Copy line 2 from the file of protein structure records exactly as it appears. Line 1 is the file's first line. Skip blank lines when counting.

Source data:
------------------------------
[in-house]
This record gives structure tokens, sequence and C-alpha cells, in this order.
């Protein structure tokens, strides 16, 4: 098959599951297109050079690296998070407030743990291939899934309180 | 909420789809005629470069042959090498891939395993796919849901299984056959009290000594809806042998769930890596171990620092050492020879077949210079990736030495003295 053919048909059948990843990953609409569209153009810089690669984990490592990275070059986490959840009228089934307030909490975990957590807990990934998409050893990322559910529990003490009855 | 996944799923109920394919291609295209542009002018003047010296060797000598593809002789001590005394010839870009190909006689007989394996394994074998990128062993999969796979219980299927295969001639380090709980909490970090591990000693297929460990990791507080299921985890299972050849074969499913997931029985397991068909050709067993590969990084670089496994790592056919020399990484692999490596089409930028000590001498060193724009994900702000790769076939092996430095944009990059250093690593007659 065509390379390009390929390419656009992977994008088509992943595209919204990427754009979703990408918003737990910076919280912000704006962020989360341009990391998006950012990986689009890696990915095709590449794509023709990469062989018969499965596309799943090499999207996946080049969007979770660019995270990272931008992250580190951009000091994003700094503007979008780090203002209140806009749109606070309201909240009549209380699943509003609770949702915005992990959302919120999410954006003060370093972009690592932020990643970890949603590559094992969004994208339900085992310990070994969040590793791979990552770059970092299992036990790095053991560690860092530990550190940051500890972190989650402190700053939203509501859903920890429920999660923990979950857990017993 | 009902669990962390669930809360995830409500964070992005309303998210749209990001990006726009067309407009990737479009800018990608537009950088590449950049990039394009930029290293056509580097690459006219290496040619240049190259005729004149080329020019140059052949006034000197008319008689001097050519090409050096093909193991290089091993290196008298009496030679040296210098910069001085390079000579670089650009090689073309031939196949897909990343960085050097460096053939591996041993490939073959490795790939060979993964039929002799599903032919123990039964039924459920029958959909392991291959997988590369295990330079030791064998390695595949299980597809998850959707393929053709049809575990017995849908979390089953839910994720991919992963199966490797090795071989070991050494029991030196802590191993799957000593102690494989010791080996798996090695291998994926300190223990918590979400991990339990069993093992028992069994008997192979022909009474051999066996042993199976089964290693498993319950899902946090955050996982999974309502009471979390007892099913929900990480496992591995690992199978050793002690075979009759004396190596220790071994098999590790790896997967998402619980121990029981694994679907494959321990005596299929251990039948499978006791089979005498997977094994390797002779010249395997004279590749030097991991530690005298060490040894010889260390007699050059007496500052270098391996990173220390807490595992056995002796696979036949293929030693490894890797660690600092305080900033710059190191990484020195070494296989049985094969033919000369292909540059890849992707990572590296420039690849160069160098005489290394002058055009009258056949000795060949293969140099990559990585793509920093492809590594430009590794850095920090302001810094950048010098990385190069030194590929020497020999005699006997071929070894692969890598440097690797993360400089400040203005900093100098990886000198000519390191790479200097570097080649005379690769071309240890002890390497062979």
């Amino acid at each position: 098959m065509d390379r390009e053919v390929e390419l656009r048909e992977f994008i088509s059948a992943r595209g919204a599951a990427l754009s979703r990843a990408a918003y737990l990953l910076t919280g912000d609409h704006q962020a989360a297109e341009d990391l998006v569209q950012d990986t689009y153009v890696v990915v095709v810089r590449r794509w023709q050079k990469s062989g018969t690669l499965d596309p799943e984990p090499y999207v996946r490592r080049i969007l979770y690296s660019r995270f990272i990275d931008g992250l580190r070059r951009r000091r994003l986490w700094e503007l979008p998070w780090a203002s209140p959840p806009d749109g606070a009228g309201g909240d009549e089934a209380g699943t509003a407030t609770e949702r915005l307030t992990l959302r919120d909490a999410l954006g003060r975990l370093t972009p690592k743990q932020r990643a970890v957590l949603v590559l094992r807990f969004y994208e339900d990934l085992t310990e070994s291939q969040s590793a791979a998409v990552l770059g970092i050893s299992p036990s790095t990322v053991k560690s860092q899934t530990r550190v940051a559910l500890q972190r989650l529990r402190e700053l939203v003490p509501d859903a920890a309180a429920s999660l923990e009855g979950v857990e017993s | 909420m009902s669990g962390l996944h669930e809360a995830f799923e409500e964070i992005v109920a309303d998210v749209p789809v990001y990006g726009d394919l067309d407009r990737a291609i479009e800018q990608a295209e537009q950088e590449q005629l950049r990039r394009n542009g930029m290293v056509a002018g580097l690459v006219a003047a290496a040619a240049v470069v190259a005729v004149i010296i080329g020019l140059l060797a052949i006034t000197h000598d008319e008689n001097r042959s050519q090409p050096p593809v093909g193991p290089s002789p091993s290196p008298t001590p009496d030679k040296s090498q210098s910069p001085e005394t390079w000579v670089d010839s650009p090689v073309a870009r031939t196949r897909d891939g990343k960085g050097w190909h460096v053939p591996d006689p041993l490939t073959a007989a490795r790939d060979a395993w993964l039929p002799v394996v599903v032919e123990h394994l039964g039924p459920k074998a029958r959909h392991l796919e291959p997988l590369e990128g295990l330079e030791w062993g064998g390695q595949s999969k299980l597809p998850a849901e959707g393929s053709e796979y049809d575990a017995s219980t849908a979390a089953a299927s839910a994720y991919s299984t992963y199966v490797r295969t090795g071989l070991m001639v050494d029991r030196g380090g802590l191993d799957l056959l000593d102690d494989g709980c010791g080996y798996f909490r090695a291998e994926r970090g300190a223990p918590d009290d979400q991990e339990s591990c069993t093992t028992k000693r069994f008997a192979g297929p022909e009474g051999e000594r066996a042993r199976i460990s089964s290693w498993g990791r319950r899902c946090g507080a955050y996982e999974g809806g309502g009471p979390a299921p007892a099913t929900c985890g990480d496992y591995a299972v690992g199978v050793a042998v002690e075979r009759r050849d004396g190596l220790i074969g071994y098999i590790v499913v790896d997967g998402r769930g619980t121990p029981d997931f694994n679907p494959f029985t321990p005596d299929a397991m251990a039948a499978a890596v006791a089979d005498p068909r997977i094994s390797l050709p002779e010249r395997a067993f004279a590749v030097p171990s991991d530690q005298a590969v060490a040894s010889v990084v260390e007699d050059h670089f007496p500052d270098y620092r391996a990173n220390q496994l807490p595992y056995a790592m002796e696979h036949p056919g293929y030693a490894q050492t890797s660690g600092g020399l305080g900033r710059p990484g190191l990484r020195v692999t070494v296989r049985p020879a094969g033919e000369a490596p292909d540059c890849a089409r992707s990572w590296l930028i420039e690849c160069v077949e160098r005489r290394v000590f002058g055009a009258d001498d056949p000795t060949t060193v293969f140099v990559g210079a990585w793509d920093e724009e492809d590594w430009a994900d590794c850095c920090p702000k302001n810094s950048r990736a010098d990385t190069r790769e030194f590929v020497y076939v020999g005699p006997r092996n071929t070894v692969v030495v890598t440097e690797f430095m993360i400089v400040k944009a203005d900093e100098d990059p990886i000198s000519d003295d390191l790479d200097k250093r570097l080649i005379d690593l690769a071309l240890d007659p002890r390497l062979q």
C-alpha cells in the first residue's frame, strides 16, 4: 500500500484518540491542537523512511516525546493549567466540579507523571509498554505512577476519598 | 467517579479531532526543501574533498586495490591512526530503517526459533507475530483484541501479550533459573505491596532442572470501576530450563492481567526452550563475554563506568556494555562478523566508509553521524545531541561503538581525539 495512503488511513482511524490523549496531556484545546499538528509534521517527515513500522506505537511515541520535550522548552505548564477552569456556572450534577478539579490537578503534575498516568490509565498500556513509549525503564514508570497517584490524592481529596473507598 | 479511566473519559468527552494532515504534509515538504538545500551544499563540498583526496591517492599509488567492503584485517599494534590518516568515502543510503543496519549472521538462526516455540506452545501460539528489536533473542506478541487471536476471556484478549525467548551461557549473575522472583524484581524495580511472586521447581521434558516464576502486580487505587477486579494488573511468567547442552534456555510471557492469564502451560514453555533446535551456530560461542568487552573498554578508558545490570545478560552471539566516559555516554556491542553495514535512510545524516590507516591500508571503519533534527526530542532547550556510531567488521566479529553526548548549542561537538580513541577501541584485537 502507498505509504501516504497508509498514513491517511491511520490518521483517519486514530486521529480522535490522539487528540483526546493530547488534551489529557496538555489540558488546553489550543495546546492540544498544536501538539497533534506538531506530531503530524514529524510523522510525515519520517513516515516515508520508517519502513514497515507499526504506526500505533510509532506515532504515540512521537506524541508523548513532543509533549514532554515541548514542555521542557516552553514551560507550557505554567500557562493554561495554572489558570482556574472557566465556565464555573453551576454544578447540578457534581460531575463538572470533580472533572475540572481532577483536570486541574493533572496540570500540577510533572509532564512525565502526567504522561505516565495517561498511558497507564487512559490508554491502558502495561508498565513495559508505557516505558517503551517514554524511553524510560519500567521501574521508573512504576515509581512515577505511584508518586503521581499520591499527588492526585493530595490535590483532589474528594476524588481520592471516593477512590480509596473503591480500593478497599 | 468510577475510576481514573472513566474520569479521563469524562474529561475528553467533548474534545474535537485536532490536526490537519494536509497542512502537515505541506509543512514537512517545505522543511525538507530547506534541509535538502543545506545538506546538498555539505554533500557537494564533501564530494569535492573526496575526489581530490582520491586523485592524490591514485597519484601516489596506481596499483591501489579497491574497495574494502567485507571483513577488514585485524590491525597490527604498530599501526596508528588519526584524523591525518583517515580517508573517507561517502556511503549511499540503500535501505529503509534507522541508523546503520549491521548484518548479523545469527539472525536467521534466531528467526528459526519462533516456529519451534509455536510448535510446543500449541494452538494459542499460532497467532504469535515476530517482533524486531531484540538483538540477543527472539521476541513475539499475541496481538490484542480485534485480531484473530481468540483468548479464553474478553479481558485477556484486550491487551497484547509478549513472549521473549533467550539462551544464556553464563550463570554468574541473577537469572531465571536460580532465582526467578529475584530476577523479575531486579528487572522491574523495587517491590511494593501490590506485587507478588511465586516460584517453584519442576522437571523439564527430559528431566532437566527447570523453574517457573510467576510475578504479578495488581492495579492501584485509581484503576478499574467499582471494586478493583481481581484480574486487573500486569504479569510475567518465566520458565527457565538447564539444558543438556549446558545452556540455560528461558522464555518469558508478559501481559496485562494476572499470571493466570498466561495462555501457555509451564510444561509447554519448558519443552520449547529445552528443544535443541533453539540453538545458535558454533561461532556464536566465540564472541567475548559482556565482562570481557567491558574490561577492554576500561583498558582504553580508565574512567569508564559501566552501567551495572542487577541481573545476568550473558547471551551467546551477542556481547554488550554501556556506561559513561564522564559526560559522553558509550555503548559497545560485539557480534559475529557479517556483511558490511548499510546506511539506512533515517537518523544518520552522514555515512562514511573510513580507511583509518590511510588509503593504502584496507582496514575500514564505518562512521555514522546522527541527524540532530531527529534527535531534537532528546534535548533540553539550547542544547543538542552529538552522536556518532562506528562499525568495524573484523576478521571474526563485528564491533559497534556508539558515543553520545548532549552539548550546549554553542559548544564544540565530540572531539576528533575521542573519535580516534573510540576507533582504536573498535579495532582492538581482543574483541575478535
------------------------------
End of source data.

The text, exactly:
This record gives structure tokens, sequence and C-alpha cells, in this order.